We are feeling the heat in Abu Dhabi these days and it seems that summers are here all too soon. Mazhar says that the morning walk from our building’s entrance to his car – all 20 seconds of it – is like walking into a hot clay oven (Tandoor). This is at 8:30am! As you can imagine his day just keeps getting hotter and harder from there. I do have to say that I’m lucky I get to stay indoors during the day. We have a sunny apartment but sunlight doesn’t come in directly after around 10-10:30am. So I get to cool down the house with just a little air-conditioning during the day.
Needless to say that in all this heat, one does enjoy eating light and refreshing foods rather than the heavy, oily and meaty meals that Mr. Mazhar – the carnivore – wouldn’t do without. And it is at his request that for dinner tonight I am making black lentils, boiled rice and baigan ka raita (translated as: eggplant and yogurt dressing). The hot lentil soup and rice are refreshingly cooled down with the raita. And it is a delight to enjoy the cooling sensation on one’s palate.
I LOVE yogurt. I can eat it with anything or on its own, in its pure, unadulterated form or mixed in with herbs and spices. I spoon it down by the mouthfuls at any given time of the day. When we sit down for lunch/dinner with some of our extended family, Mazhar always makes the last call for the yogurt/raita on the table and when everyone has had their share or they decline he offers the whole bowl to me and says “Begum sahiba, it’s all yours” and I lick the bowl clean 🙂
This raita is one of my absolute favorite dishes to make with yogurt. I grew up loving to eat it but since I tried my hand at making it I’ve gotten such rave reviews that it is one of the staples on my dinner table during the summers. My brother-in-law, who lives in Dubai, calls me to make sure that I am making this raita when they are coming over for a visit. I made it when we had Mazhar’s work colleague come over for dinner once and afterwards Mazhar told me that I had the balance of flavour in this raita down to perfection. Which makes me very happy indeed as it seems to be one of very few ways to get some vegetables inside Mr. Mazhar carnivorous belly!
As with most of the things I try my hand at this is easy peasy. I don’t get into any recipe more than five steps long and I certainly don’t enjoy making things that need for 3 individual dishes to be cooked separately and then combined at the end! I can’t bring myself to do it. It’s just not my thing. I love one pot wonders and this recipe is no exception. Here it comes.
- 500gm eggplant, small, thin ones
- 1 small onion, finely chopped
- 1 medium tomato, chopped
- 1/2 bunch of mint leaves, roughly chopped
- 1-2 green chillies, finely chopped
- 1 tsp red chilli powder
- 1 tsp distilled vinegar
- Salt, to taste
- Lemon juice, to taste
- 250-300gm low-fat yogurt, whipped
- 2 tbsp low-fat/skimmed milk
- 2 tbsp water
- Pinch of salt and black pepper powder
- 1-2 tbsp ghee (clarified butter)
- 2 cloves garlic, finely sliced
- 4-5 round dried red chillies, whole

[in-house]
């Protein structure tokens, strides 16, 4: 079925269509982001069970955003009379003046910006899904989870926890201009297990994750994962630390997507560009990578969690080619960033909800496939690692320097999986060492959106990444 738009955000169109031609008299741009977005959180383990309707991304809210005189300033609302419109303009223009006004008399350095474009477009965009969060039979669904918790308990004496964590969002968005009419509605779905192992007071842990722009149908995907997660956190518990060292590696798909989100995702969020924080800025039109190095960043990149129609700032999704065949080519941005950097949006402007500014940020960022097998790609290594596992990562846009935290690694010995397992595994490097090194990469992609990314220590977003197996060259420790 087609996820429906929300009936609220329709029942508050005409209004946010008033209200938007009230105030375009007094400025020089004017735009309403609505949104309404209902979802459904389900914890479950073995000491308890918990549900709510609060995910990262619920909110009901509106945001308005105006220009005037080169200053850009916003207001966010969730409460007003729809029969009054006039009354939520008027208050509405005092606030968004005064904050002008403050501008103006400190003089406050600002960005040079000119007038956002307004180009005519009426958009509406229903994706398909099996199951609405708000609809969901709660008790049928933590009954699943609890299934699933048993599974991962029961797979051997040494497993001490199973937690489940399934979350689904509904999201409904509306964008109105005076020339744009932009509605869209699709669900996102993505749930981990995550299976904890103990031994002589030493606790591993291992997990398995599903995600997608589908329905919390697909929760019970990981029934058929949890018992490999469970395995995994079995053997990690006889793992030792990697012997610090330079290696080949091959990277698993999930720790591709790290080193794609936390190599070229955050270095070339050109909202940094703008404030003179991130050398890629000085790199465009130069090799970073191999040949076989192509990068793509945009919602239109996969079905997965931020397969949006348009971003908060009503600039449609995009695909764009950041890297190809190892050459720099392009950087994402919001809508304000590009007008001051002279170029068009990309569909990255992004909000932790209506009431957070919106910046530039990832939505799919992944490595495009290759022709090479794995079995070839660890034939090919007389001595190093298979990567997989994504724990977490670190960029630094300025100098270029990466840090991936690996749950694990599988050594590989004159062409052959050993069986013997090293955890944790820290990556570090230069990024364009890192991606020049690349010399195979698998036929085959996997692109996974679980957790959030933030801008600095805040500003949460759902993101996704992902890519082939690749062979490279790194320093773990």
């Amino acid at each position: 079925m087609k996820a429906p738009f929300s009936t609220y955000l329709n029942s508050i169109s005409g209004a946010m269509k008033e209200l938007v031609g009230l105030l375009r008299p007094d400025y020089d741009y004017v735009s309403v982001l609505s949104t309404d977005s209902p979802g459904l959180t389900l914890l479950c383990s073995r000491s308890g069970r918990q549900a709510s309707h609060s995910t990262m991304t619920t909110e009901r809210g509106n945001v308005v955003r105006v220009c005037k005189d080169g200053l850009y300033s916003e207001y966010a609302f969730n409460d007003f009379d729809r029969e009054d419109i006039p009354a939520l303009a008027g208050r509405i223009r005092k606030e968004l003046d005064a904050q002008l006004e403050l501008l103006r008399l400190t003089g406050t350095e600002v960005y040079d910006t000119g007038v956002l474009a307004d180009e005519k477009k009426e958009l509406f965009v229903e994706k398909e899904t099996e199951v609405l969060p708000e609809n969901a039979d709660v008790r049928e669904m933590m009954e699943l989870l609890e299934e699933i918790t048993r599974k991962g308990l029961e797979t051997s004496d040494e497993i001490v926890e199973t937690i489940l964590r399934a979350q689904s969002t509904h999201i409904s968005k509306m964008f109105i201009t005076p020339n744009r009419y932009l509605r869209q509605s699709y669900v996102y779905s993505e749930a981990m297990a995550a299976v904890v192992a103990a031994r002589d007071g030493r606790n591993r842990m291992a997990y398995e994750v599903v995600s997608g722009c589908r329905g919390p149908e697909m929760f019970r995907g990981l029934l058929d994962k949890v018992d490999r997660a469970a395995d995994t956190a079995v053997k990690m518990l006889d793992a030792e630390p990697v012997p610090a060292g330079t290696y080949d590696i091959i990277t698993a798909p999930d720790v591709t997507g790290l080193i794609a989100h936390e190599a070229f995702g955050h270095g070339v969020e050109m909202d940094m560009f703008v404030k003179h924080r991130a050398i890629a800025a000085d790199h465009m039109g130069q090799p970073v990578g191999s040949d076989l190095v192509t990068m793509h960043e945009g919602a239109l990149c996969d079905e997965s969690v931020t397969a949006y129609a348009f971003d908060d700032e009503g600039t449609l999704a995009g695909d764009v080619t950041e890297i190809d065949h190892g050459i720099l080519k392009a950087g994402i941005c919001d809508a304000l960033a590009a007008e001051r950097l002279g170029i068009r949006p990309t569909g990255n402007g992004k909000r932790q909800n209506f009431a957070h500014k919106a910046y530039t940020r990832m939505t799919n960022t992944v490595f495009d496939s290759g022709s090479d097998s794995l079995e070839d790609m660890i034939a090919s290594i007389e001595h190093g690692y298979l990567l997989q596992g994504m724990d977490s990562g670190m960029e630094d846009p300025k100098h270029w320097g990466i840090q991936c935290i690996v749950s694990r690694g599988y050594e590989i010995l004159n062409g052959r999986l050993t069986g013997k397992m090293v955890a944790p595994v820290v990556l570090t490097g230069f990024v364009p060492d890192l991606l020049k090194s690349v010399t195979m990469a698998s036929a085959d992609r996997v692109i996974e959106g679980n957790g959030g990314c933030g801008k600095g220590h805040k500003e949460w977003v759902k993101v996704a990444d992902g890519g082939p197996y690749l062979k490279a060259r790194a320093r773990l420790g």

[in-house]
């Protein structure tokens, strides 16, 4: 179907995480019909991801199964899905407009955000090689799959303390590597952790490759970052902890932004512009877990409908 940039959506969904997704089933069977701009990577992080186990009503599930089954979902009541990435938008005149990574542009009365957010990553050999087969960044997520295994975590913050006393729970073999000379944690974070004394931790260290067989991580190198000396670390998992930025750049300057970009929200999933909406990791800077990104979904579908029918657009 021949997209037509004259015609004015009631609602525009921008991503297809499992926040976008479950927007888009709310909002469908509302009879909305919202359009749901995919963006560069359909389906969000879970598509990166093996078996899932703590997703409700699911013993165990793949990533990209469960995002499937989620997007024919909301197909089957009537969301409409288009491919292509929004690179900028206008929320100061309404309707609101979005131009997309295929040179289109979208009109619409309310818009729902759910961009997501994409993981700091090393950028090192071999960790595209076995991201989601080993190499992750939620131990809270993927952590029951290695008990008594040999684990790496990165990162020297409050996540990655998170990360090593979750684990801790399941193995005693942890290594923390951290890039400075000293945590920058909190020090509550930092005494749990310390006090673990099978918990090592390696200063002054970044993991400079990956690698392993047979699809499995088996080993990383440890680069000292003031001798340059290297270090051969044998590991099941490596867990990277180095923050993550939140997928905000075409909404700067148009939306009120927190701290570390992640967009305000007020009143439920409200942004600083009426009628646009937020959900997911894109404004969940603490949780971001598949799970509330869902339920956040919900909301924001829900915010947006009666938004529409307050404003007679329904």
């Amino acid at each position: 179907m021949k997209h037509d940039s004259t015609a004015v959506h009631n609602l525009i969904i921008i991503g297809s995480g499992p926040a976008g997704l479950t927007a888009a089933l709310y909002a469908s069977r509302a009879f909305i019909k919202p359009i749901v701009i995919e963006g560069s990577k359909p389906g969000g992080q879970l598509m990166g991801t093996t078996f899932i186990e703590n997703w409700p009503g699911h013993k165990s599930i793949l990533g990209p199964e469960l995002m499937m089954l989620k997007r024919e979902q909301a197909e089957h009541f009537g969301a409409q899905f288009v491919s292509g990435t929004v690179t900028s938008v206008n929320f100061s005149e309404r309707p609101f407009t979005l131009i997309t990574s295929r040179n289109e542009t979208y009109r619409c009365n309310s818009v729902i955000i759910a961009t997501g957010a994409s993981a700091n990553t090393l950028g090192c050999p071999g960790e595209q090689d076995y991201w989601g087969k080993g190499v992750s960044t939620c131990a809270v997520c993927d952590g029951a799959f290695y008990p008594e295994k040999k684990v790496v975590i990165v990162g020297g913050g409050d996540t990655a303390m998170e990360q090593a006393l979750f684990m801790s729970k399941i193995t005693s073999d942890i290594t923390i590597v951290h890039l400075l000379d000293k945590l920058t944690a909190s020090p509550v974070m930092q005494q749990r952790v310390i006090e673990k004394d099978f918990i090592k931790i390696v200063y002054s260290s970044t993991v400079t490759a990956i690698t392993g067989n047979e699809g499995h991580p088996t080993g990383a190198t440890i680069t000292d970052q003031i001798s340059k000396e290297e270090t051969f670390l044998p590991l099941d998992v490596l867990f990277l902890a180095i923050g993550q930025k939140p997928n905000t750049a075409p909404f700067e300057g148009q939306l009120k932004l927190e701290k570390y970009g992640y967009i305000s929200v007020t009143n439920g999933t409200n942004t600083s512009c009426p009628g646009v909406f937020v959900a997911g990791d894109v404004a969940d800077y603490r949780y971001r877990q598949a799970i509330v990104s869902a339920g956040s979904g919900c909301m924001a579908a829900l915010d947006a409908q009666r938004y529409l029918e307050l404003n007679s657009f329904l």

- 2-4 curry leaves
- 1/2 tsp cumin, whole
- Fill a medium pot with enough water to cover the eggplants. I say cover loosely, because the eggplants tend to float on the surface. The idea is that you need enough to water for them to keep boiling thill they are tender all the way through. This is one reason I don’t recommend using the large, stout eggplants for this recipe. You will have to boil them for quite long before the insides cook through and I fear the outside is going to be water-logged and mushy by then. I boil the eggplants on a medium heat for at least 40-45 minutes but keep checking on them and turning them over. As soon as you are able to see them become limp and are able to pierce them easily with a fork. They are done. Drain them in a colander and allow to cool down.
- Once completely cooled, take the top and skin off the eggplants. Cut the soft fleshy bits of the insides into small chunks and place in a large bowl. Whip them up with a fork or use a stick blender to make them into a paste of sorts.
- Add all the rest of the ingredients in with the eggplants and mix well. Taste for seasoning to be a balance between salty and sour. At this stage you use the amount of paste you’d like and freeze the rest for use later. Just defrost it in the fridge when you want to use it again and follow the last step below.
- In a separate bowl whip up the yogurt along with the milk, water, salt and black pepper. You want it to have a slightly runny consistency because once you add the eggplant into the yogurt it dies thicken up a bit. I would add about 3-4 tablespoons of the eggplant purée into 300gms of yogurt but you do have to judge it by the eye. Have a taste and you should be able to pick up on the slight heat of the onion, chillies and spices, the sharpness of the mint and the tangy sourness of the vinegar and lemon. But the overall effect should be cooling of your palate. The raita is now ready.
- Final step! Just before serving, heat the ghee in a small frying pan and add the garlic. Once it starts to brown add in the red chillies, fry for 30 seconds and then add the curry leaves and cumin. Fry for another 30 seconds. Take it off the heat and spoon it over the raita. It will sizzle and spat so be careful when you do this. Enjoy!